10 Matching Annotations
  1. Oct 2022
    1. s notes accumulated, hefiled them under new and subsidiary headings, with cross-references(on the index card) to related headings, which might be numerousand many years remote.
    1. He was especially enamored with cross-references, which weremarked in red type;

      Deutch's zettelkasten is well cross-referenced and he showed a preference for doing these in red type.

    1. Goutor recommends cross-referencing or linking ideas between cards "at the bottom of the note-card, as soon as the note itself is completed." Links shouldn't be trusted to memory and should be noted as soon as possible. Further he recommends periodically sorting through cards and adding adding additional cross references as one ruminates. While he indicates that cross-referencing may seem "cumbersome at first sight, experience will show that it enhances the usefulness of the card file when the time comes to retrieve the information it contains." (p32-33)

      Beyond this he doesn't indicate any additional benefits of creativity or serendipity that have been seen in similar treatises.

    2. Goutor breaks down the post-processing of notes into two phases: "coding" (tagging or categorization) and "cross-referencing". (p31).

    3. On page 24, Goutor cross references one note to another, but only does so at the level of the bigger book or text and not at the level of the individual notes themselves.

      Was this on purpose?

  2. Aug 2022
    1. Each type of index card should have a dif-ferent color, and should include in the top right corner abbre-viations that cross-reference one series of cards to another,and to the general plan. The result is something majestic.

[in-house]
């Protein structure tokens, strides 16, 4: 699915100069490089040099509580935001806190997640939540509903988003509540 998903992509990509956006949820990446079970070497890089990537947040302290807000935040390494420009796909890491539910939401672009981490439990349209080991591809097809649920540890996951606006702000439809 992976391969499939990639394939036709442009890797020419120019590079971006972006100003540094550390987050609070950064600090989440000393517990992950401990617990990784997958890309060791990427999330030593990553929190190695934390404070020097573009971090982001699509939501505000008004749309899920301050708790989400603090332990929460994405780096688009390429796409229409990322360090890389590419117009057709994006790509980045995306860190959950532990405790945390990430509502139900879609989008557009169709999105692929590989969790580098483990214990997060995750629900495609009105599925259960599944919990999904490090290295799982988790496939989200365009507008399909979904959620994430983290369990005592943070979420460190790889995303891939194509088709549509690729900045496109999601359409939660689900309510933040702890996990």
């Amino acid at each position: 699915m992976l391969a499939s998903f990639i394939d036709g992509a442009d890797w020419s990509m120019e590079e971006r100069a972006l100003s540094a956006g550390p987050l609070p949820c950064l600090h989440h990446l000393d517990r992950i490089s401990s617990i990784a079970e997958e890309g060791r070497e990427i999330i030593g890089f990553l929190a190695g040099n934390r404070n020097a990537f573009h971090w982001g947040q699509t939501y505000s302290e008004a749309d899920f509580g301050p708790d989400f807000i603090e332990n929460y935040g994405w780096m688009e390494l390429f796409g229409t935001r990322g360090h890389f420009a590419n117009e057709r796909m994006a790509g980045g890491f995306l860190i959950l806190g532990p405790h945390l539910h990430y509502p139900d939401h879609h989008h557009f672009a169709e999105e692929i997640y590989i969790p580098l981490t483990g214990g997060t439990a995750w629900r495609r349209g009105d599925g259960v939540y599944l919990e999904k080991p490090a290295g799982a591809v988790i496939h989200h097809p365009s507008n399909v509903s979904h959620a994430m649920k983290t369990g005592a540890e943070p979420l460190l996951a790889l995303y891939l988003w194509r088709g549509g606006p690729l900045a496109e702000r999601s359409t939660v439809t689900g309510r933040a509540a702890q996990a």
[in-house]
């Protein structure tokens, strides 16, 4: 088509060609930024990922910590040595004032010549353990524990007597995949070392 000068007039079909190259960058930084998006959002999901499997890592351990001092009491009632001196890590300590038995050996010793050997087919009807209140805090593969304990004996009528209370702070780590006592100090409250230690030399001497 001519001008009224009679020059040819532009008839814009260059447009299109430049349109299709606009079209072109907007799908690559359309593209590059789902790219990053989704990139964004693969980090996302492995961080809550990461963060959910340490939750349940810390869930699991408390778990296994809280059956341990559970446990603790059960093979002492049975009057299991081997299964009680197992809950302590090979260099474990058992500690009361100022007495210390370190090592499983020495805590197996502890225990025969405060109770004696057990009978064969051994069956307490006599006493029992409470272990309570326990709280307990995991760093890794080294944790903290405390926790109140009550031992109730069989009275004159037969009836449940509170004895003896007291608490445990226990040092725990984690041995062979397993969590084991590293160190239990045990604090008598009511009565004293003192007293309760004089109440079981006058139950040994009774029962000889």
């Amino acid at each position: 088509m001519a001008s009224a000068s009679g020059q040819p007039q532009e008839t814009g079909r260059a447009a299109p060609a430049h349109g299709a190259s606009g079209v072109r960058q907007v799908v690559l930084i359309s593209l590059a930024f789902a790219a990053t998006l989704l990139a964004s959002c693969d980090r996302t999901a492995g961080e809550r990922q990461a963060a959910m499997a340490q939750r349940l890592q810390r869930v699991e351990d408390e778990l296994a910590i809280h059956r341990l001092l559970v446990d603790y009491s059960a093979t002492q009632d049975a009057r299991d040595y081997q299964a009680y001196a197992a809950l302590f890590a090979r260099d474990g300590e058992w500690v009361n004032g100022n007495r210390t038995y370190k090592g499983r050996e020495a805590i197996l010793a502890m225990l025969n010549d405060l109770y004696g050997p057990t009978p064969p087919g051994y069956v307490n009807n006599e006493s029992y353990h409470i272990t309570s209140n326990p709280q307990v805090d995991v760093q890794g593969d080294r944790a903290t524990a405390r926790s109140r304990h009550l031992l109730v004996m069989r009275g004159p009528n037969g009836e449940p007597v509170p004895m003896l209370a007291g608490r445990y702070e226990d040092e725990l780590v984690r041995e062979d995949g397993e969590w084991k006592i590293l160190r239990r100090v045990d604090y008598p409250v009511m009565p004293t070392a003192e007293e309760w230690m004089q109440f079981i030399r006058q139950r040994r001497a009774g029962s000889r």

Finally a concrete statement about actively cross-linking ideas on note cards together!

    1. (see paragraph 28)

      an example within this essay of a cross reference from one note to another showing the potential linkages of individual notes within one's own slipbox.

    2. the slips by the topicalheadings. Guide cards are useful to gdicate the several head-ings and subheadings. Under each heading classif the slipsin writing, discarding any that may not prove useful andmaking cross references for notes which may be needed foruse in more than one lace. This classification will reveal,almost automatically, wiere there are deficiencies in the ma-terials collected which should be remedied. The completedand classified collection of notes then becomes the basis ofcomposition.

      missing some textual context here for full quote...

      Dutcher is recommending arranging notes and cards by topical headings in a commonplace sort of method. He does recommend a sub-arrangement of placing them in logical order for one's writing however. He goes even further and indicates one may "make cross references for notes which may be needed for use in more than one place." Which provides an early indication of linking or cross linking cards to multiple places within in one's card index. (Has this cross referencing (linking) idea appeared in the literature specifically before, or is this an early instantiation of this idea?)

  3. Jan 2022
    1. Eusebius, a historian and bishop of the coastal city of Caesarea, in Palestine, assembled Christian writings in the local library. He also devised a system of cross-references, known as “canon tables,” that enabled readers to find parallel passages in the four Gospels—a system that the scholar James O’Donnell recently described as the world’s first set of hot links.
  4. Jul 2021
    1. The miscellanies, numbered and indexed, would often be noted in the margins of his Bible as well, especially if the note was an expansion of an exegetical point.

      Interesting to see that Jonathan Edwards cross referenced his commonplace book to his bible as well.